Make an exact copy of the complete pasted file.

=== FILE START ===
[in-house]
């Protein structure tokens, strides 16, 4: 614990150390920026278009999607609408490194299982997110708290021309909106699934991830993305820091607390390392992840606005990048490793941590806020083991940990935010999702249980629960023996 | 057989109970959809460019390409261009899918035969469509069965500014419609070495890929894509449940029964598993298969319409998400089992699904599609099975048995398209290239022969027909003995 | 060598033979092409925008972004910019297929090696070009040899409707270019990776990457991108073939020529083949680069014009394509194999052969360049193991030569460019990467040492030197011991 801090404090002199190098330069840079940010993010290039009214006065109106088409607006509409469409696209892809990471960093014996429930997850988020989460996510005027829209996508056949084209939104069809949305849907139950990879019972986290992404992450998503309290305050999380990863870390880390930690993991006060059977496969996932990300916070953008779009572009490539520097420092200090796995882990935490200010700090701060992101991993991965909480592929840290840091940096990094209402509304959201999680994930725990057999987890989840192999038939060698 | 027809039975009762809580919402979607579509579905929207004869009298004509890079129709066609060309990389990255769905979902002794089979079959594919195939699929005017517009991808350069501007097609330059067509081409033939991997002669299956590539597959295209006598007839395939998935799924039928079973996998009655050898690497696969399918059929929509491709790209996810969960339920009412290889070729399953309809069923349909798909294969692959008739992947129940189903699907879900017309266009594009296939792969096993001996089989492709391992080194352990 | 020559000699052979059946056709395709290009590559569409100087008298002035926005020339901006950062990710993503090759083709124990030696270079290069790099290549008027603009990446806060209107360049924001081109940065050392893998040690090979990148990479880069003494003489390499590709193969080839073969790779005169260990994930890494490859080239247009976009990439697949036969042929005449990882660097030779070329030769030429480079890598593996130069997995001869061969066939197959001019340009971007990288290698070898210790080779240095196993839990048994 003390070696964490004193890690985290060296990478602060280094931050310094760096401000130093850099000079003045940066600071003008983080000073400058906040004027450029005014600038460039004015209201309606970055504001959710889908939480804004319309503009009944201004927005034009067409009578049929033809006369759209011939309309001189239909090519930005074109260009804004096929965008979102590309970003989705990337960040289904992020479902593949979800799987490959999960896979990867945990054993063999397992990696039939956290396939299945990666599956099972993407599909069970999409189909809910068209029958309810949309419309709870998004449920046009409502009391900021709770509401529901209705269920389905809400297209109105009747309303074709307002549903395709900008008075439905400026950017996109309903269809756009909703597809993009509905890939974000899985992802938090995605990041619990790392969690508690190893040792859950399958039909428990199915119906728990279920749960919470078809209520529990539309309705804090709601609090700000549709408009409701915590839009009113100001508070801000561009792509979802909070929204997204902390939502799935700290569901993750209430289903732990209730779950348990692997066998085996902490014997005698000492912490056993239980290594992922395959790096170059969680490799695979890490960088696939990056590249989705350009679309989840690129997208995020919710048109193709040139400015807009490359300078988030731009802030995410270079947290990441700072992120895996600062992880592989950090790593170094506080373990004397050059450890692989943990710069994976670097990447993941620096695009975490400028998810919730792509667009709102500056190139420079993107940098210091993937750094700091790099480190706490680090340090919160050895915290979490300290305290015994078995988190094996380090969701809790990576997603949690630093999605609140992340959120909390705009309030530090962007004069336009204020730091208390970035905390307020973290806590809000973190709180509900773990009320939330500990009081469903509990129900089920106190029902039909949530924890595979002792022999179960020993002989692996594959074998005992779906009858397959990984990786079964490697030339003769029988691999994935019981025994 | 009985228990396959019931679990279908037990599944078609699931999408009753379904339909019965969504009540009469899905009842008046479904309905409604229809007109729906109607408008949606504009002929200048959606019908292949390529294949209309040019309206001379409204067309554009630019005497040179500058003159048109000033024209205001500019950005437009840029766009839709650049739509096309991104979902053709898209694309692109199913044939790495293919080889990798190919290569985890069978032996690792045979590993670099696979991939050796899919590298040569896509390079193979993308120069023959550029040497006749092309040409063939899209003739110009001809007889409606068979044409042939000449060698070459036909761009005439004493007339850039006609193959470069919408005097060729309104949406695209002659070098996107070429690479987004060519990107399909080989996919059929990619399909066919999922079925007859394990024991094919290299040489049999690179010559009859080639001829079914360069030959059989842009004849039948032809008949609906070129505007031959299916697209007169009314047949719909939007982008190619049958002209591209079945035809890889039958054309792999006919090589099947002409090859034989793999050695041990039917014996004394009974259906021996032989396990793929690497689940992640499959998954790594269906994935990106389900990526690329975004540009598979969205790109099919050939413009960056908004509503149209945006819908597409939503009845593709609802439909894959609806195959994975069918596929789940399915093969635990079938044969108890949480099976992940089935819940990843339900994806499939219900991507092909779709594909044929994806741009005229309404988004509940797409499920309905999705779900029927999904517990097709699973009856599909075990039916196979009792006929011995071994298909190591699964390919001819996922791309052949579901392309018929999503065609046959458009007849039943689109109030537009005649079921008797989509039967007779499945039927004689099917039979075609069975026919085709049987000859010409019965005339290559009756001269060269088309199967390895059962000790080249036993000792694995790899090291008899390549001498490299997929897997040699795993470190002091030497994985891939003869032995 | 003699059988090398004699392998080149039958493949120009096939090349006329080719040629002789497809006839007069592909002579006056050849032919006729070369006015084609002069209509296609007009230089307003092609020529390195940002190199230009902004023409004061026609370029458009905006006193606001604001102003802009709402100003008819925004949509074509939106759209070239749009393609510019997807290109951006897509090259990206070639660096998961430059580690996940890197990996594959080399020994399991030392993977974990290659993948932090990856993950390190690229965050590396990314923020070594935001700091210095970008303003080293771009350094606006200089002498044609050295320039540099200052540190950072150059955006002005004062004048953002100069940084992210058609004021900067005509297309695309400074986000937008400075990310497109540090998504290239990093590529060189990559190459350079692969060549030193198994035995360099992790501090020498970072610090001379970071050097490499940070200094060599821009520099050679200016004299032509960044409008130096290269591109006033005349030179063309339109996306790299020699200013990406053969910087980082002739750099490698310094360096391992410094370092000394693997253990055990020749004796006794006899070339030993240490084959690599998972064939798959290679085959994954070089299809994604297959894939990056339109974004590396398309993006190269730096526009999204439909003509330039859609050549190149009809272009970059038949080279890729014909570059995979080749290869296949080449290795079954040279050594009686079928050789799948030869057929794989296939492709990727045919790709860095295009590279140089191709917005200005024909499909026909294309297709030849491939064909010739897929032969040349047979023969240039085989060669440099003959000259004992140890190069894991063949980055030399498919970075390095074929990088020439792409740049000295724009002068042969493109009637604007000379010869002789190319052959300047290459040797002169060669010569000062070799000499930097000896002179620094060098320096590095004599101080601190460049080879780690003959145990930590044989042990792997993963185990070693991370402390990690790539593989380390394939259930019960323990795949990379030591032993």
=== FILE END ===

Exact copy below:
[in-house]
């Protein structure tokens, strides 16, 4: 614990150390920026278009999607609408490194299982997110708290021309909106699934991830993305820091607390390392992840606005990048490793941590806020083991940990935010999702249980629960023996 | 057989109970959809460019390409261009899918035969469509069965500014419609070495890929894509449940029964598993298969319409998400089992699904599609099975048995398209290239022969027909003995 | 060598033979092409925008972004910019297929090696070009040899409707270019990776990457991108073939020529083949680069014009394509194999052969360049193991030569460019990467040492030197011991 801090404090002199190098330069840079940010993010290039009214006065109106088409607006509409469409696209892809990471960093014996429930997850988020989460996510005027829209996508056949084209939104069809949305849907139950990879019972986290992404992450998503309290305050999380990863870390880390930690993991006060059977496969996932990300916070953008779009572009490539520097420092200090796995882990935490200010700090701060992101991993991965909480592929840290840091940096990094209402509304959201999680994930725990057999987890989840192999038939060698 | 027809039975009762809580919402979607579509579905929207004869009298004509890079129709066609060309990389990255769905979902002794089979079959594919195939699929005017517009991808350069501007097609330059067509081409033939991997002669299956590539597959295209006598007839395939998935799924039928079973996998009655050898690497696969399918059929929509491709790209996810969960339920009412290889070729399953309809069923349909798909294969692959008739992947129940189903699907879900017309266009594009296939792969096993001996089989492709391992080194352990 | 020559000699052979059946056709395709290009590559569409100087008298002035926005020339901006950062990710993503090759083709124990030696270079290069790099290549008027603009990446806060209107360049924001081109940065050392893998040690090979990148990479880069003494003489390499590709193969080839073969790779005169260990994930890494490859080239247009976009990439697949036969042929005449990882660097030779070329030769030429480079890598593996130069997995001869061969066939197959001019340009971007990288290698070898210790080779240095196993839990048994 003390070696964490004193890690985290060296990478602060280094931050310094760096401000130093850099000079003045940066600071003008983080000073400058906040004027450029005014600038460039004015209201309606970055504001959710889908939480804004319309503009009944201004927005034009067409009578049929033809006369759209011939309309001189239909090519930005074109260009804004096929965008979102590309970003989705990337960040289904992020479902593949979800799987490959999960896979990867945990054993063999397992990696039939956290396939299945990666599956099972993407599909069970999409189909809910068209029958309810949309419309709870998004449920046009409502009391900021709770509401529901209705269920389905809400297209109105009747309303074709307002549903395709900008008075439905400026950017996109309903269809756009909703597809993009509905890939974000899985992802938090995605990041619990790392969690508690190893040792859950399958039909428990199915119906728990279920749960919470078809209520529990539309309705804090709601609090700000549709408009409701915590839009009113100001508070801000561009792509979802909070929204997204902390939502799935700290569901993750209430289903732990209730779950348990692997066998085996902490014997005698000492912490056993239980290594992922395959790096170059969680490799695979890490960088696939990056590249989705350009679309989840690129997208995020919710048109193709040139400015807009490359300078988030731009802030995410270079947290990441700072992120895996600062992880592989950090790593170094506080373990004397050059450890692989943990710069994976670097990447993941620096695009975490400028998810919730792509667009709102500056190139420079993107940098210091993937750094700091790099480190706490680090340090919160050895915290979490300290305290015994078995988190094996380090969701809790990576997603949690630093999605609140992340959120909390705009309030530090962007004069336009204020730091208390970035905390307020973290806590809000973190709180509900773990009320939330500990009081469903509990129900089920106190029902039909949530924890595979002792022999179960020993002989692996594959074998005992779906009858397959990984990786079964490697030339003769029988691999994935019981025994 | 009985228990396959019931679990279908037990599944078609699931999408009753379904339909019965969504009540009469899905009842008046479904309905409604229809007109729906109607408008949606504009002929200048959606019908292949390529294949209309040019309206001379409204067309554009630019005497040179500058003159048109000033024209205001500019950005437009840029766009839709650049739509096309991104979902053709898209694309692109199913044939790495293919080889990798190919290569985890069978032996690792045979590993670099696979991939050796899919590298040569896509390079193979993308120069023959550029040497006749092309040409063939899209003739110009001809007889409606068979044409042939000449060698070459036909761009005439004493007339850039006609193959470069919408005097060729309104949406695209002659070098996107070429690479987004060519990107399909080989996919059929990619399909066919999922079925007859394990024991094919290299040489049999690179010559009859080639001829079914360069030959059989842009004849039948032809008949609906070129505007031959299916697209007169009314047949719909939007982008190619049958002209591209079945035809890889039958054309792999006919090589099947002409090859034989793999050695041990039917014996004394009974259906021996032989396990793929690497689940992640499959998954790594269906994935990106389900990526690329975004540009598979969205790109099919050939413009960056908004509503149209945006819908597409939503009845593709609802439909894959609806195959994975069918596929789940399915093969635990079938044969108890949480099976992940089935819940990843339900994806499939219900991507092909779709594909044929994806741009005229309404988004509940797409499920309905999705779900029927999904517990097709699973009856599909075990039916196979009792006929011995071994298909190591699964390919001819996922791309052949579901392309018929999503065609046959458009007849039943689109109030537009005649079921008797989509039967007779499945039927004689099917039979075609069975026919085709049987000859010409019965005339290559009756001269060269088309199967390895059962000790080249036993000792694995790899090291008899390549001498490299997929897997040699795993470190002091030497994985891939003869032995 | 003699059988090398004699392998080149039958493949120009096939090349006329080719040629002789497809006839007069592909002579006056050849032919006729070369006015084609002069209509296609007009230089307003092609020529390195940002190199230009902004023409004061026609370029458009905006006193606001604001102003802009709402100003008819925004949509074509939106759209070239749009393609510019997807290109951006897509090259990206070639660096998961430059580690996940890197990996594959080399020994399991030392993977974990290659993948932090990856993950390190690229965050590396990314923020070594935001700091210095970008303003080293771009350094606006200089002498044609050295320039540099200052540190950072150059955006002005004062004048953002100069940084992210058609004021900067005509297309695309400074986000937008400075990310497109540090998504290239990093590529060189990559190459350079692969060549030193198994035995360099992790501090020498970072610090001379970071050097490499940070200094060599821009520099050679200016004299032509960044409008130096290269591109006033005349030179063309339109996306790299020699200013990406053969910087980082002739750099490698310094360096391992410094370092000394693997253990055990020749004796006794006899070339030993240490084959690599998972064939798959290679085959994954070089299809994604297959894939990056339109974004590396398309993006190269730096526009999204439909003509330039859609050549190149009809272009970059038949080279890729014909570059995979080749290869296949080449290795079954040279050594009686079928050789799948030869057929794989296939492709990727045919790709860095295009590279140089191709917005200005024909499909026909294309297709030849491939064909010739897929032969040349047979023969240039085989060669440099003959000259004992140890190069894991063949980055030399498919970075390095074929990088020439792409740049000295724009002068042969493109009637604007000379010869002789190319052959300047290459040797002169060669010569000062070799000499930097000896002179620094060098320096590095004599101080601190460049080879780690003959145990930590044989042990792997993963185990070693991370402390990690790539593989380390394939259930019960323990795949990379030591032993």